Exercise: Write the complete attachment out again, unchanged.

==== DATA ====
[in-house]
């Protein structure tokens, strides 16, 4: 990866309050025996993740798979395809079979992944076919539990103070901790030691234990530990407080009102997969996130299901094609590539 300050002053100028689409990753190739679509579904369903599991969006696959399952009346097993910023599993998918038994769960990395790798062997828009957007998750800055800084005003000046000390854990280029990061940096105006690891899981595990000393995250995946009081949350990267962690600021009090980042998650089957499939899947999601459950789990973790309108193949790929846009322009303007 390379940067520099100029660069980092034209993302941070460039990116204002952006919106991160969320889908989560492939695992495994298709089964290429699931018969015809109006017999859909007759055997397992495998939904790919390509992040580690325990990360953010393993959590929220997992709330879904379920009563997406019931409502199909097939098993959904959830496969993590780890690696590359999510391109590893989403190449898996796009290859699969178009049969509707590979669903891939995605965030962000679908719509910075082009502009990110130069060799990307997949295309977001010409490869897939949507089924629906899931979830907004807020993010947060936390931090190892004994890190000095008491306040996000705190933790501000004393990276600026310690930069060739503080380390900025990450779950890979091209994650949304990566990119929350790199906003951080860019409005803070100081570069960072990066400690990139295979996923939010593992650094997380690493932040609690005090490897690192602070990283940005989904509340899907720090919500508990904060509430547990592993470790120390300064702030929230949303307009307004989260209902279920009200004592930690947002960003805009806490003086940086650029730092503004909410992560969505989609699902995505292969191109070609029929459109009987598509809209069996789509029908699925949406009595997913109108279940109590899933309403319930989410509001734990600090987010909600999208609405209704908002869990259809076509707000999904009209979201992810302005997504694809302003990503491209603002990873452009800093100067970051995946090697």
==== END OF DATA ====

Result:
[in-house]
């Protein structure tokens, strides 16, 4: 990866309050025996993740798979395809079979992944076919539990103070901790030691234990530990407080009102997969996130299901094609590539 300050002053100028689409990753190739679509579904369903599991969006696959399952009346097993910023599993998918038994769960990395790798062997828009957007998750800055800084005003000046000390854990280029990061940096105006690891899981595990000393995250995946009081949350990267962690600021009090980042998650089957499939899947999601459950789990973790309108193949790929846009322009303007 390379940067520099100029660069980092034209993302941070460039990116204002952006919106991160969320889908989560492939695992495994298709089964290429699931018969015809109006017999859909007759055997397992495998939904790919390509992040580690325990990360953010393993959590929220997992709330879904379920009563997406019931409502199909097939098993959904959830496969993590780890690696590359999510391109590893989403190449898996796009290859699969178009049969509707590979669903891939995605965030962000679908719509910075082009502009990110130069060799990307997949295309977001010409490869897939949507089924629906899931979830907004807020993010947060936390931090190892004994890190000095008491306040996000705190933790501000004393990276600026310690930069060739503080380390900025990450779950890979091209994650949304990566990119929350790199906003951080860019409005803070100081570069960072990066400690990139295979996923939010593992650094997380690493932040609690005090490897690192602070990283940005989904509340899907720090919500508990904060509430547990592993470790120390300064702030929230949303307009307004989260209902279920009200004592930690947002960003805009806490003086940086650029730092503004909410992560969505989609699902995505292969191109070609029929459109009987598509809209069996789509029908699925949406009595997913109108279940109590899933309403319930989410509001734990600090987010909600999208609405209704908002869990259809076509707000999904009209979201992810302005997504694809302003990503491209603002990873452009800093100067970051995946090697």